Wembley arch lit up in rainbow colours for England-United States World Cup clash

The Wembley arch was lit up in rainbow colours on Friday evening following a week at the World Cup dominated by a row over a rainbow-coloured armband.

Seven European nations, including England and Wales, had hoped to wear the armband as part of a year-long OneLove anti-discrimination campaign in Qatar, but had to abandon those plans when FIFA threatened them with sporting sanctions, which only started at a yellow card for the captains wearing them.

There had been speculation over whether England might follow Germany and stage an on-pitch protest, but, in the build-up to kick-off in England’s second match against the United States, the Football Association demonstrated its support for the campaign by lighting up the arch on the national stadium in north London.

The FA said in a statement: “The FA will continue to show our support to the LGBTQ+ community and all other communities during this tournament and long beyond, starting with lighting up the Wembley Stadium arch in rainbow colours for Friday night’s match with the USA.”

FA chief executive Mark Bullingham said the disciplinary action the team could have faced from FIFA for wearing the armband was “unlimited”.

Bullingham told ITV Sport: “It’s very important to understand what happened here. We have been clear that we wanted to wear it and we were committed.

“We announced that we would do that in September, we had a lot of meetings with FIFA over that period and on Saturday before the game we felt we’d reached an understanding where we would wear it. We hadn’t got permission but we would face a fine for it.

“Unfortunately then on the day of the game they gave us 10 minutes’ notice – two hours before we were due to go to the game…they came here with five officials and they ran us through a scenario where at a minimum anyone wearing the armband would be booked and face disciplinary action on top of that.

“It was unlimited. They would take disciplinary action against any player that was wearing the armband on top of having a yellow card.”

Mark Bullingham
FA chief executive Mark Bullingham said England could have faced “unlimited” disciplinary action for wearing a rainbow armband at the Qatar World Cup (Nick Potts/PA)

Bullingham said the FA took that to mean players could face bans from further games if the bands were worn, not just a yellow card.

He added: “We are frustrated, we’re angry, we thought it was outrageous the way this was handled. That doesn’t move us anywhere we wanted to go. We wanted to show our support to the community and were not able to do so.”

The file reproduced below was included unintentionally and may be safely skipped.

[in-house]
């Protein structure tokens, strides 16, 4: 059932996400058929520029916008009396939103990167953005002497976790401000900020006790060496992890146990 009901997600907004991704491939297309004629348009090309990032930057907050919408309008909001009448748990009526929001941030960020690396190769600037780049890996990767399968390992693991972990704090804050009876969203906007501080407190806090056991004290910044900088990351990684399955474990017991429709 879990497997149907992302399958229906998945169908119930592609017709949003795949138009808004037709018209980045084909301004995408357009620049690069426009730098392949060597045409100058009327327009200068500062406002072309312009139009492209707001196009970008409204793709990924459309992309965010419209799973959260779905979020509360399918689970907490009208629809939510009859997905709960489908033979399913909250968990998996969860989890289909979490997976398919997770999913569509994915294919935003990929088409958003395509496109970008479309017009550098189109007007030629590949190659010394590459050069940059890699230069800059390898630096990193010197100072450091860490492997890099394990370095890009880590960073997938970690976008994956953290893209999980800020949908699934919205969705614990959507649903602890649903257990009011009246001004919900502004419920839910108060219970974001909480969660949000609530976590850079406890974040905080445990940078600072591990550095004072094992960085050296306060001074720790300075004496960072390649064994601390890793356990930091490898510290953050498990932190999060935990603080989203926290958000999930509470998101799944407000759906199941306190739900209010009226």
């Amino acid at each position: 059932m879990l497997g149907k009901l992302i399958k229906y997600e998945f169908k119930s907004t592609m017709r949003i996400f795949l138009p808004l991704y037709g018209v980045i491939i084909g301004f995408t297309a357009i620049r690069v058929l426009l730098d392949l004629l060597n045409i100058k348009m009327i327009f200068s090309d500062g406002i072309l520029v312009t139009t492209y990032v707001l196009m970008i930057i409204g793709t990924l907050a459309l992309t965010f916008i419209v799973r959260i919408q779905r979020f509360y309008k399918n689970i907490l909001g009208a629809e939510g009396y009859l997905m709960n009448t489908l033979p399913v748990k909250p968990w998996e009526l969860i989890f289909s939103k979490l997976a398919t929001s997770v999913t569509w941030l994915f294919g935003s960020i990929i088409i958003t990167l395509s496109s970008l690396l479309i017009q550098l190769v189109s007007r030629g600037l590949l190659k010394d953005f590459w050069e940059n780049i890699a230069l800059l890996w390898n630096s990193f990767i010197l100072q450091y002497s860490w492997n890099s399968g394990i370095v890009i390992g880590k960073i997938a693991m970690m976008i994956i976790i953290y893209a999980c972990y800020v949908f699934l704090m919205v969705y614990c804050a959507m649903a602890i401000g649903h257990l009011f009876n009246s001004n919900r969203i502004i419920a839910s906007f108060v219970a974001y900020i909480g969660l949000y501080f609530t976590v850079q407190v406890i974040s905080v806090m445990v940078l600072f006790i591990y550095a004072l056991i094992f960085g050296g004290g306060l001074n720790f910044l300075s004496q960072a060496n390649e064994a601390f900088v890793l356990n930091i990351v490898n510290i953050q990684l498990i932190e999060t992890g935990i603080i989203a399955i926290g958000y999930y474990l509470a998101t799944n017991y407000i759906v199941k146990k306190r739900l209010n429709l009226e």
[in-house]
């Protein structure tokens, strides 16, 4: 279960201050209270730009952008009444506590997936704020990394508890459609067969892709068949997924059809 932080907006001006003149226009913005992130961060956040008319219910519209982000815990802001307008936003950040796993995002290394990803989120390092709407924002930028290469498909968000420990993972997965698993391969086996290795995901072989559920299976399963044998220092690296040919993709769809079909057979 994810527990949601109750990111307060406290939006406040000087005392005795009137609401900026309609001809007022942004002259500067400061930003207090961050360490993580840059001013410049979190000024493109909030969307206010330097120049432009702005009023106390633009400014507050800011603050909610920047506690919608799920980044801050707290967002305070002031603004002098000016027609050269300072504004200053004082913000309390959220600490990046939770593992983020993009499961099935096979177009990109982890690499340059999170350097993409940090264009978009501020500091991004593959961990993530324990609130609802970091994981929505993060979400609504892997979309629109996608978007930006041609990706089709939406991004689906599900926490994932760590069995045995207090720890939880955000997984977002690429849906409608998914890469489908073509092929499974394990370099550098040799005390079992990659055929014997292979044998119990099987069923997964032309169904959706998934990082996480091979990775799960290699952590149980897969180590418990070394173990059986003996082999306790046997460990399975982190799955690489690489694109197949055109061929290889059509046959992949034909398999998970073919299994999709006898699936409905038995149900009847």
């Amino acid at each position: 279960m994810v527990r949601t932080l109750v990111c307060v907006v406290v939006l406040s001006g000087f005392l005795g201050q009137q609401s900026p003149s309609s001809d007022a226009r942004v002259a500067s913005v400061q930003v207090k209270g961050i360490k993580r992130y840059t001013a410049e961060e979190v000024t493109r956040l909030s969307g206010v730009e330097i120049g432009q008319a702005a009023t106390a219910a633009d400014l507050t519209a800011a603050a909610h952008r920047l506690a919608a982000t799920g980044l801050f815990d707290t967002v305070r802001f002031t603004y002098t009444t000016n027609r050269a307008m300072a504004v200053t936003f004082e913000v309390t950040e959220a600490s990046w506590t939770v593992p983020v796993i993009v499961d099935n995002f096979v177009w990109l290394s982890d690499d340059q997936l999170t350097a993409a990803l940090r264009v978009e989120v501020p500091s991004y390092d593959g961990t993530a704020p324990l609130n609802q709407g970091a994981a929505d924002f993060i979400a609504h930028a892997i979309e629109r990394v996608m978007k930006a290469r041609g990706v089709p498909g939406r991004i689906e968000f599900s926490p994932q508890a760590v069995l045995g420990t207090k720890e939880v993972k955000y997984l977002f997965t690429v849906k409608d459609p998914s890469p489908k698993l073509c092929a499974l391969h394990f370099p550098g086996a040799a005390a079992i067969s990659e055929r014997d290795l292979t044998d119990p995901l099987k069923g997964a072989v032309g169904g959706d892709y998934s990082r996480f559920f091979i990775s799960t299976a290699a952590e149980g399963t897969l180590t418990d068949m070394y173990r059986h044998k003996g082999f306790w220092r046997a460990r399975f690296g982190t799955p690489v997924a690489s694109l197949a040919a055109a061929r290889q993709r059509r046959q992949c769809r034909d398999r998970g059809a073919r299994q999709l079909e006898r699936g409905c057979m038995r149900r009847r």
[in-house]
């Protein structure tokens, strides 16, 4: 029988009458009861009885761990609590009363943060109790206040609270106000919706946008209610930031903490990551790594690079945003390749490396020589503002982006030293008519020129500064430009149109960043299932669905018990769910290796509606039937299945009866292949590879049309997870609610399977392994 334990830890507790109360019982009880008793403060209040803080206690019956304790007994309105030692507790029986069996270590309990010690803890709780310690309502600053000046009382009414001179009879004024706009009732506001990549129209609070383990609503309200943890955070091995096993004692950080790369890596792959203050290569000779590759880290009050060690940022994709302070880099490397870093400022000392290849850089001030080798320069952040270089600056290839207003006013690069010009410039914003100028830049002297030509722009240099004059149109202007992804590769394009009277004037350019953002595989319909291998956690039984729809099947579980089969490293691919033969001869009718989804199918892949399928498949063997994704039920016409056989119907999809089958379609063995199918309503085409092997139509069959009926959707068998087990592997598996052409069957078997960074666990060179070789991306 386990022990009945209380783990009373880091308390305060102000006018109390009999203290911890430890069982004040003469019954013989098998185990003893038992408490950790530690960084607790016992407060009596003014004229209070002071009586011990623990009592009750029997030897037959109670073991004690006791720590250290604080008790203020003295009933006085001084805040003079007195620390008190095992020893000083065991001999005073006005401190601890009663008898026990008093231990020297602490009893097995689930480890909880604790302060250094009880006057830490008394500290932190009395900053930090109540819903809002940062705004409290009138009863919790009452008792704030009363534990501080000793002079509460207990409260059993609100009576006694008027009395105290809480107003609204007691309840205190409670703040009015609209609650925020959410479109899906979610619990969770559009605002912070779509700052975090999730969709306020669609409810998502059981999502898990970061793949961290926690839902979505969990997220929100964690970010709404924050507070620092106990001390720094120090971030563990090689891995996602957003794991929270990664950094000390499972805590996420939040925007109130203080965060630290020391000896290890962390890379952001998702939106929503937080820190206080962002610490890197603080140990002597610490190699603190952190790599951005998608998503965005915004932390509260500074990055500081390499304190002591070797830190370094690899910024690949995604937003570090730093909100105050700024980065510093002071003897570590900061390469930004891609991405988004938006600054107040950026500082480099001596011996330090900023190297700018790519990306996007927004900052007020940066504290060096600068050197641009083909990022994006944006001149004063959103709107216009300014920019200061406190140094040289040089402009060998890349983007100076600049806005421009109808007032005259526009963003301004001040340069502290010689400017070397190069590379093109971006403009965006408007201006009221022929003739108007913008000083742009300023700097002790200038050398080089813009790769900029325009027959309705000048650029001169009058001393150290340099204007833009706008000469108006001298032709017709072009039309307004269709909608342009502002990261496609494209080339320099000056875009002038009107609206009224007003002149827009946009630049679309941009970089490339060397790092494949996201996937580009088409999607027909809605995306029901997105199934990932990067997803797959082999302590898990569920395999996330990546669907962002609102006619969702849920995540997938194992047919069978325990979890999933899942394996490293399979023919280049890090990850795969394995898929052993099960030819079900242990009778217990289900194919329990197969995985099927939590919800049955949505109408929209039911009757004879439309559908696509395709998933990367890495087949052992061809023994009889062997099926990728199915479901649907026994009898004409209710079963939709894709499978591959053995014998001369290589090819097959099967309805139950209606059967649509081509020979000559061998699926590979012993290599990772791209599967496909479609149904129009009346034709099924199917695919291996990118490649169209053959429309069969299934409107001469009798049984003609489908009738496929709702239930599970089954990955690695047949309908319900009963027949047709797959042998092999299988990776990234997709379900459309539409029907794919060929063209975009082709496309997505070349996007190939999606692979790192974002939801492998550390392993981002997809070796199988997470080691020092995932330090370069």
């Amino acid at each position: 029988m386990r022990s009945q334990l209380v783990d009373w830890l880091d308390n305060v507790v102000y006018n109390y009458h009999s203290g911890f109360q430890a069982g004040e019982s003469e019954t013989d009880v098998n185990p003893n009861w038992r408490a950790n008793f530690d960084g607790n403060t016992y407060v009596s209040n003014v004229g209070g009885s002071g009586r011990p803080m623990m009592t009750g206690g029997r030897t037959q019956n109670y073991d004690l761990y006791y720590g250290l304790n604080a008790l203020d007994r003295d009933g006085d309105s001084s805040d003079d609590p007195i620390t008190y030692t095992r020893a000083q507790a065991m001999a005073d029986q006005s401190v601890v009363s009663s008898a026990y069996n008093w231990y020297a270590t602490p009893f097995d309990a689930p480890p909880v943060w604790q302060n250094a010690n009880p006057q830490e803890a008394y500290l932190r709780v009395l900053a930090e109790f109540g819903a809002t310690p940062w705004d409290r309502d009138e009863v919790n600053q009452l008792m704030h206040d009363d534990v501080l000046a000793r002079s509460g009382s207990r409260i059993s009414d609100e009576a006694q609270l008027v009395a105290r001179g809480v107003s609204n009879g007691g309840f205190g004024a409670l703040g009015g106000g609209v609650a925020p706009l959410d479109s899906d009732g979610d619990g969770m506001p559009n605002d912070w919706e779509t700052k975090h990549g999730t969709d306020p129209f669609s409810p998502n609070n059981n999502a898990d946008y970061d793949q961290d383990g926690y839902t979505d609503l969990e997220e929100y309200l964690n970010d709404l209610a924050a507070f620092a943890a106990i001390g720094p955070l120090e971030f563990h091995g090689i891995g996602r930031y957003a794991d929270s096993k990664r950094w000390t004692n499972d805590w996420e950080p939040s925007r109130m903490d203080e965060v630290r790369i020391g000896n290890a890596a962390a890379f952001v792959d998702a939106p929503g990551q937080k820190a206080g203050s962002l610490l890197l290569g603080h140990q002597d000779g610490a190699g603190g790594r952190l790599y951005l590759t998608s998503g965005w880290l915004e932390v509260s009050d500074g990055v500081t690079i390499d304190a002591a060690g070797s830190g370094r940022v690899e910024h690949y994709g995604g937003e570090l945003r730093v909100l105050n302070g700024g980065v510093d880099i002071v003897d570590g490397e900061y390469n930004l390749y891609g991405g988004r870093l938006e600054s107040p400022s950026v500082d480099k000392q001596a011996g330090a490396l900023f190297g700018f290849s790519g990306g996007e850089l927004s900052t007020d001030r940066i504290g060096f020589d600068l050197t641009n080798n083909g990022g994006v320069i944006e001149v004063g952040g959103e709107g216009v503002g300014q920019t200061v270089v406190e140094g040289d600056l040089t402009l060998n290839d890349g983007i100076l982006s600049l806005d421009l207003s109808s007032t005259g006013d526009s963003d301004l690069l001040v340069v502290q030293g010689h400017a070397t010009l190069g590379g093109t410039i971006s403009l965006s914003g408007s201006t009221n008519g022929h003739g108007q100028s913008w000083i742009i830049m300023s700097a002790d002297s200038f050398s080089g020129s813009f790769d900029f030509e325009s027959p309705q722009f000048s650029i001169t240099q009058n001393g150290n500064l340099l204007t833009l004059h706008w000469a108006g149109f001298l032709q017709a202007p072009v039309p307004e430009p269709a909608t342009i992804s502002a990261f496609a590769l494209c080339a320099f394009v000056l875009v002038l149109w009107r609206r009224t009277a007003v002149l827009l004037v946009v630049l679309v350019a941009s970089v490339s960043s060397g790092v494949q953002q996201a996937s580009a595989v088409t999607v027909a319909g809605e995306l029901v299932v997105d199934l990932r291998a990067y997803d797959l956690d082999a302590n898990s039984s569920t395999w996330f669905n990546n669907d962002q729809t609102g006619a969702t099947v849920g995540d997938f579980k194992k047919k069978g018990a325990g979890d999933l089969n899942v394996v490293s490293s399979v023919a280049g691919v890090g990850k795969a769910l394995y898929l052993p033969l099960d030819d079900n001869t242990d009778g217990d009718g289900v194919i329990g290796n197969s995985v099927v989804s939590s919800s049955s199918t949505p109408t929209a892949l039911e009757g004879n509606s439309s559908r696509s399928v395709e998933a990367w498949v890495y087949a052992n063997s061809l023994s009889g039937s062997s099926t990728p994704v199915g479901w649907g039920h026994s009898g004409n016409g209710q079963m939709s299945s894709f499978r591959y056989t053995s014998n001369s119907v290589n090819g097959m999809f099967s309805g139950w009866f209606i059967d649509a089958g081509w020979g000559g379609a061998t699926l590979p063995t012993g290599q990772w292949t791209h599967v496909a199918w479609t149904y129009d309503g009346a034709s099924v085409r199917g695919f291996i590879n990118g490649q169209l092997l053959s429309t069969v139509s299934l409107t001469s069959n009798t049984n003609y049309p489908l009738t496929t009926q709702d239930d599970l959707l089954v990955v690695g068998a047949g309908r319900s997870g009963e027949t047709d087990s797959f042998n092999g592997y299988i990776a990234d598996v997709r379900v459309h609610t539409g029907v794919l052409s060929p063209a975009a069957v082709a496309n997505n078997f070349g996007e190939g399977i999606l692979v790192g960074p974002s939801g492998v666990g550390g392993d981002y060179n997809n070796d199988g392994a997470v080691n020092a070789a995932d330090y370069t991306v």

Reacting to Bullingham’s comments, former Manchester United and England defender Gary Neville accused FIFA of being a “rogue organisation”.

“It’s what I’d expect the FA to say, they’re a risk-averse organisation, always have been,” Neville said during ITV’s coverage of England’s game against the United States.

“It doesn’t surprise me that FIFA have acted like that, they’re a rogue organisation who, in this particular tournament, we’re probably seeing them at their worst.

“They don’t need to be that way. What’s an armband going to do to harm FIFA?

Gary Neville
Former England footballer and ITV pundit Gary Neville called FIFA a “rogue organisation” as the World Cup armband row continued (Stefan Rousseau/PA)

“I accept the fact that ultimately they’ve got rules and laws against political protests but the reality is I think they (England) should have seen it through because they’d spoken so much about it and backed themselves into a corner.”

Neville’s fellow pundit Ian Wright added: “You’re looking at FIFA as an organisation turning up at England’s hotel two hours before a game mob-handed, threatening them with what they can do.

“I’m sure that’s going to frighten them a little bit but they decided to do it before the tournament.

“There’s no protest without risk – I wanted them to wear it, they didn’t wear it, the FA have now given their reasons why they couldn’t do it and I’m done with it.”

Germany protested against FIFA’s stance by covering their mouths for a team photo before their match against Japan on Wednesday, to highlight how they felt silenced.

Earlier on Friday, Sanjay Bhandari, the chair of Kick It Out, responded to suggestions that players faced ‘unlimited liability’ for wearing the armband, writing on Twitter: “What FIFA did is beyond failing to live their values and is a sinister abuse of power designed to silence – hence the German gag protest.

“I guess if you hang around with autocratic dictators long enough, you start picking up some of their habits.”

FIFA president Gianni Infantino received an Order of Friendship medal from Russian president Vladimir Putin in 2019, and has been accused of bowing to the sensitivities of the Qatari state over the sale of alcohol at stadiums during the World Cup and in the armband row.